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Judy Thorburn's Movie Reviews

Master And Commander

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Judy Thorburn

Master And Commander

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RUSSELL CROWE BRINGS AUTHORITY TO ROLE AS “MASTER AND COMMANDER”

This past summer Pirates of the Caribbean, was a movie box office hit that revived a genre missing from movie screens. Adventure on the high seas was not something theatregoers had seen in a long time, and it proved, if done well, was certainly welcomed back.  But, while Pirates was an exciting fun filled excursion for the whole family accentuated by the shear brilliance of Johnny Depp’s eccentric pirate performance, Master and Commander – Far Side of the World, has the stamp of Peter Weir (The Mosquito Coast, Witness) a producer/ writer/director known for more intellectually stimulating fare, and whose work is recognized by more mature audiences. You can expect that from any of his films, and that is what you get with this new release.

Based on a series of historical novels by Patrick O’Brian, Master and Commander stars Oscar winner Russell Crowe (Gladiator, A Beautiful Mind) in yet another solid performance.  Since introduced to American audiences in L.A. Confidential, New Zealand born Crowe has been on a roll, making a mark for himself in the U.S. with a continuous string of Oscar worthy performances.  And, this is no exception. As Captain  “Lucky” Jack Aubrey, Crowe is just as the title implies, master and commander of the English naval warship HMS Surprise, employed by the King to intercept and sink the French enemy ship Archeron during the Napoleanic war in 1805.  Even when his ship is attacked and suffers heavy damage, repairs are made so that the Captain and his faithful crew can undertake a cat and mouse chase that takes them to Brazil, Cape Horn, and the Galapogos Islands, in other words, the far side of the world.  With plans of retaliation and fierce determination to blow their stronger and faster nemesis out of the water, it becomes a journey for victory, at whatever the cost.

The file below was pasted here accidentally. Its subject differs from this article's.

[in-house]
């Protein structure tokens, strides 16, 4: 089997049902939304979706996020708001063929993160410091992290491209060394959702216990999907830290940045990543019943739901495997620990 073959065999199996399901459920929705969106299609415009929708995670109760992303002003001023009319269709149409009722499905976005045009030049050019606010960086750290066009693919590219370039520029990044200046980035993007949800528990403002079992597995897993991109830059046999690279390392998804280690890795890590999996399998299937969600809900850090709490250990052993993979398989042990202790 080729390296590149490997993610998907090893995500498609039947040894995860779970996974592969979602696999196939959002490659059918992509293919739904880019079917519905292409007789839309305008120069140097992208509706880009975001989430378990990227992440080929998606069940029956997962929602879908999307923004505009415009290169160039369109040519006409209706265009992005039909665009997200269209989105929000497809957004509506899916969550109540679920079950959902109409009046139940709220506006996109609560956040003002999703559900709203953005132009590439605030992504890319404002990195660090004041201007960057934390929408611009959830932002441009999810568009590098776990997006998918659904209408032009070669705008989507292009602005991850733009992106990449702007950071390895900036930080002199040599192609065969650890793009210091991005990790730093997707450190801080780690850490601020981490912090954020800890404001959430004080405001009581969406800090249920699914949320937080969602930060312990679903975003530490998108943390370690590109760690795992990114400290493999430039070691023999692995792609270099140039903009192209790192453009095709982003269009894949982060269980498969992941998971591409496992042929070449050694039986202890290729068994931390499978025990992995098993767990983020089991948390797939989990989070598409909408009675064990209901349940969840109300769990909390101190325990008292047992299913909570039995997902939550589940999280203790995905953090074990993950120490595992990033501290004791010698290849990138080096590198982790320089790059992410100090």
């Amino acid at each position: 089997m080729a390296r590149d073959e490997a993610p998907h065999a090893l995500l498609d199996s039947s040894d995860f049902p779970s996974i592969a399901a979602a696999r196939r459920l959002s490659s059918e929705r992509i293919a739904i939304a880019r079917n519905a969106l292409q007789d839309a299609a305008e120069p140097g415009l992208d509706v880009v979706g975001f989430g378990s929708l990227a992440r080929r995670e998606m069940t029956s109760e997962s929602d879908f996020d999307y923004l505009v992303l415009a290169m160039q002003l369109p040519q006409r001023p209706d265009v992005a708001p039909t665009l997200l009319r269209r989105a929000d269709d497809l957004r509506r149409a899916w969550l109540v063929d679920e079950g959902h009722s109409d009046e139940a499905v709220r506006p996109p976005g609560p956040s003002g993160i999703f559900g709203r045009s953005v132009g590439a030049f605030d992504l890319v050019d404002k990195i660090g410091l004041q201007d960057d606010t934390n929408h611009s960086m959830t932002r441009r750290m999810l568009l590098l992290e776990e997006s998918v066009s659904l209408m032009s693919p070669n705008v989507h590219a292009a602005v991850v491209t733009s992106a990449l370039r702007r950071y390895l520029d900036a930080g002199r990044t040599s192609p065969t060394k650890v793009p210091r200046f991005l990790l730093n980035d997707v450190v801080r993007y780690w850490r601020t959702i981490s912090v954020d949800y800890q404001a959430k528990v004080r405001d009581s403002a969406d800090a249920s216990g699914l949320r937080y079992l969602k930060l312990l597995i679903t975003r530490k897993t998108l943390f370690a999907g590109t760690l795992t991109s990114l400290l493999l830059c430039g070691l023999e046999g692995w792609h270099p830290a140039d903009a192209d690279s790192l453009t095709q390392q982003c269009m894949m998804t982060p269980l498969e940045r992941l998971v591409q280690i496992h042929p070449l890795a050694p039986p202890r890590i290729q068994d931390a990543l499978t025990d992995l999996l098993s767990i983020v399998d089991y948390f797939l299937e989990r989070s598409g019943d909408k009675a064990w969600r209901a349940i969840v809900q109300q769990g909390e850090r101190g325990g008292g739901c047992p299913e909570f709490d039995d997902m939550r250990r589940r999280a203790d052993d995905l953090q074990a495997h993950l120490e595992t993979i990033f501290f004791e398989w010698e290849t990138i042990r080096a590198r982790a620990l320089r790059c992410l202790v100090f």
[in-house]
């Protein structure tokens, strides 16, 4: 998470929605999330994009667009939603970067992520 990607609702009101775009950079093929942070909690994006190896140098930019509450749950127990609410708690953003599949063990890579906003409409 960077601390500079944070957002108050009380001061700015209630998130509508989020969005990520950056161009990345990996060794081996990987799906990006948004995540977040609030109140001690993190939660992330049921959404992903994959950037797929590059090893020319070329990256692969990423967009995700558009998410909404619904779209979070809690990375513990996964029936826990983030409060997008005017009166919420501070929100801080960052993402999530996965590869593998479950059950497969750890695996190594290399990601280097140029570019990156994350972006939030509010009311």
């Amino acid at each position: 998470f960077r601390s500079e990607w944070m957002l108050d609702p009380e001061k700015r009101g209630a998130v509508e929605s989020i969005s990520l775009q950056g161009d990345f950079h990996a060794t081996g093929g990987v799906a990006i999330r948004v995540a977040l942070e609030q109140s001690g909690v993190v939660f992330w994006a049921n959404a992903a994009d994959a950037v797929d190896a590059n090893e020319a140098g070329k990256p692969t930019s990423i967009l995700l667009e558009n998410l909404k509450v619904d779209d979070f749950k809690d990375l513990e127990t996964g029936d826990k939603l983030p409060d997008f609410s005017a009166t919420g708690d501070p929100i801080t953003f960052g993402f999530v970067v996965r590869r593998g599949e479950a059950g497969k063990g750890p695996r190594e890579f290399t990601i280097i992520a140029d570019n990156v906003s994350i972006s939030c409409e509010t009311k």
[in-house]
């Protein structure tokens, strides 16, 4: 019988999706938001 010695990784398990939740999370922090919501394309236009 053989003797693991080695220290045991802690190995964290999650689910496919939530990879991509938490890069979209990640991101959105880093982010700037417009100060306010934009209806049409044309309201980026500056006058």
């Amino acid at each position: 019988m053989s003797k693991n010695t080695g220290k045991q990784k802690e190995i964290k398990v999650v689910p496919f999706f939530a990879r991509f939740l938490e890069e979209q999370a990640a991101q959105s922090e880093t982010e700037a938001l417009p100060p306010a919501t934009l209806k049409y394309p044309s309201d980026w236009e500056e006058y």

For the first thirty minutes I was basically unimpressed by what seemed a slow moving tale. But, as the story develops and the action picks up you can’t help but be drawn into the nautical epic that has the relationship between the daring Captain and his crew as the backbone of the story. While most believe in their mission to eradicate the enemy, a few see the Captain as their bible’s Jonah leading them into defeat, but still stay steadfast in following his orders.  Not having read the novels, of which I’ve been told Crowe has little physical resemblance to his character, he, nevertheless, appears perfectly cast as the daring and bold captain, a strong willed soldier eager to serve his country. Crowe’s imposing stature easily portrays Captain Jack as a steadfast leader, but also a man with a very human side, be it his love for playing the violin or joy in relating humorous anecdotes or a good joke while dining with his subordinates.

Paul Bettany, who costarred with Crowe as his imaginary roommate in A Dangerous Mind, is again impressive, this time as Dr. Stephen Maturin, the ship’s surgeon and close friend of the Captain. More the philosopher and naturalist interested in studying new species of insects and animal than going to war, he finds himself butting heads with his friend, the soldier leader, when they aren’t sharing music together.  It’s a very interesting relationship, one that is filled with respect.

However, one of the most memorable performances comes from one of the younger supporting players, Max Pinkis as Lord Blakeney, a twelve-year-old crewmember with the strength and fortitude of a man.   Blonde and angelic looking, he possesses the courage and conviction to withstand anything thrown his way, whether following the orders of his Captain in battle, or suffering the pain of having his arm amputated. He also bonds with the doctor, taking a keen interest in drawing unusual insect finds and learning from his elder. This is a naturally gifted young actor who demanded my attention, and practically stole the film. Another noted role is that of midshipman Hollum (Lee Ingleby), who lacked confidence as a leader and failed to gain respect from the crew, something that he could not live with.

Acting aside, I wouldn’t go so far as to say Master and Commander is a great movie.  It is a good movie that has some incredible visual effects created by the team of CGI experts at ILM. Their artistry is absolutely amazing and so seamless it is almost impossible to tell that the special effects are not real. Everything about the production, from the costumes, set design, superb cinematography that captures the spectacular battle scenes or storms at sea, is authentically reproduced giving Master and Commander a feel of realism unsurpassed.

I guess you can call this guy’s film. With no women around to add to the plotline, the men control the action and the entire story.  Yet, as a woman I must admit Russell Crowe brings more than authority to his role.  He is definitely a draw. As a whole, I would recommend Master and Commander for the sum of its parts, which from my point of view, is a see-worthy adventure.